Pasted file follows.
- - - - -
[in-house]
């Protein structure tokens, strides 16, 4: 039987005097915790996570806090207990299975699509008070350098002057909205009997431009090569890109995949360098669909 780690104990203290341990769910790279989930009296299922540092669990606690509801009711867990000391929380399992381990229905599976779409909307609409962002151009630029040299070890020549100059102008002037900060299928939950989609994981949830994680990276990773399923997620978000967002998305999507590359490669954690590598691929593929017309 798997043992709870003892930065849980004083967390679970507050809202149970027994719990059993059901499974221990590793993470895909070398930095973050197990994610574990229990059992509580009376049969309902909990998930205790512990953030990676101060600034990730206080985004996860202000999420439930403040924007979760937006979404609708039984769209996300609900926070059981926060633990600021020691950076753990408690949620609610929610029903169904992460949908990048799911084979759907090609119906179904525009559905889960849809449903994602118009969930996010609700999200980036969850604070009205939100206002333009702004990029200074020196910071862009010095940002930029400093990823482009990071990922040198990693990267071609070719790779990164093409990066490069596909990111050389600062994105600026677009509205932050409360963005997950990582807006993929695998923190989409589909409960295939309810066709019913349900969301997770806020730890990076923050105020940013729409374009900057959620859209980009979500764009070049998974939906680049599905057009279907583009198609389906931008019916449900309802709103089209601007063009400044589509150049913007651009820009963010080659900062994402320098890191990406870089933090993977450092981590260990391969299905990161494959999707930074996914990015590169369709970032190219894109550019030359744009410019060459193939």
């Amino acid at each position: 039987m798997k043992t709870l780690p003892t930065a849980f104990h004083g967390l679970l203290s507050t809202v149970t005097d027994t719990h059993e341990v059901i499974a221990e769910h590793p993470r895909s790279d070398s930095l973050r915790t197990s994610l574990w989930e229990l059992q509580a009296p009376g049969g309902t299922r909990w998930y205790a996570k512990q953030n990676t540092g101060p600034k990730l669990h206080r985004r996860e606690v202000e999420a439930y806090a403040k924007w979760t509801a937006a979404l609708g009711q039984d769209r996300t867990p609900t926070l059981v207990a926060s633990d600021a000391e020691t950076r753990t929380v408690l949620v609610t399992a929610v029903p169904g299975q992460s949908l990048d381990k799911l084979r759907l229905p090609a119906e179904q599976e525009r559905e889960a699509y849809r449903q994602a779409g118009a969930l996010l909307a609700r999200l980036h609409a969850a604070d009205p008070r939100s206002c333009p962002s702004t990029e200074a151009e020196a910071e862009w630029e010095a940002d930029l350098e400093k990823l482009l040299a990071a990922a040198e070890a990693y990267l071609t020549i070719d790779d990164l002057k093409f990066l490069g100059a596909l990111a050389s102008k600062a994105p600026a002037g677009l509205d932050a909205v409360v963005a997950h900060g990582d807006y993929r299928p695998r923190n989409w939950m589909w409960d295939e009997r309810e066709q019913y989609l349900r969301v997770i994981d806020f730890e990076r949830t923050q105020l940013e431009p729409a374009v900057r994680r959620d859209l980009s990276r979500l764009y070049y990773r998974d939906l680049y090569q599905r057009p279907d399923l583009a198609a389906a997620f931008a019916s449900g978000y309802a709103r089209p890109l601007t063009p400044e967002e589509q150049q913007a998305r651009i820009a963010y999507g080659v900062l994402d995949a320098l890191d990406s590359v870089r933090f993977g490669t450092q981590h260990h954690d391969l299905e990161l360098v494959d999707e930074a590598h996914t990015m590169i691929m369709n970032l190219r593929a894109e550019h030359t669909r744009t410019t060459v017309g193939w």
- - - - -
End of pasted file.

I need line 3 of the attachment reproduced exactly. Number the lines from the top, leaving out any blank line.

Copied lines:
């Amino acid at each position: 039987m798997k043992t709870l780690p003892t930065a849980f104990h004083g967390l679970l203290s507050t809202v149970t005097d027994t719990h059993e341990v059901i499974a221990e769910h590793p993470r895909s790279d070398s930095l973050r915790t197990s994610l574990w989930e229990l059992q509580a009296p009376g049969g309902t299922r909990w998930y205790a996570k512990q953030n990676t540092g101060p600034k990730l669990h206080r985004r996860e606690v202000e999420a439930y806090a403040k924007w979760t509801a937006a979404l609708g009711q039984d769209r996300t867990p609900t926070l059981v207990a926060s633990d600021a000391e020691t950076r753990t929380v408690l949620v609610t399992a929610v029903p169904g299975q992460s949908l990048d381990k799911l084979r759907l229905p090609a119906e179904q599976e525009r559905e889960a699509y849809r449903q994602a779409g118009a969930l996010l909307a609700r999200l980036h609409a969850a604070d009205p008070r939100s206002c333009p962002s702004t990029e200074a151009e020196a910071e862009w630029e010095a940002d930029l350098e400093k990823l482009l040299a990071a990922a040198e070890a990693y990267l071609t020549i070719d790779d990164l002057k093409f990066l490069g100059a596909l990111a050389s102008k600062a994105p600026a002037g677009l509205d932050a909205v409360v963005a997950h900060g990582d807006y993929r299928p695998r923190n989409w939950m589909w409960d295939e009997r309810e066709q019913y989609l349900r969301v997770i994981d806020f730890e990076r949830t923050q105020l940013e431009p729409a374009v900057r994680r959620d859209l980009s990276r979500l764009y070049y990773r998974d939906l680049y090569q599905r057009p279907d399923l583009a198609a389906a997620f931008a019916s449900g978000y309802a709103r089209p890109l601007t063009p400044e967002e589509q150049q913007a998305r651009i820009a963010y999507g080659v900062l994402d995949a320098l890191d990406s590359v870089r933090f993977g490669t450092q981590h260990h954690d391969l299905e990161l360098v494959d999707e930074a590598h996914t990015m590169i691929m369709n970032l190219r593929a894109e550019h030359t669909r744009t410019t060459v017309g193939w």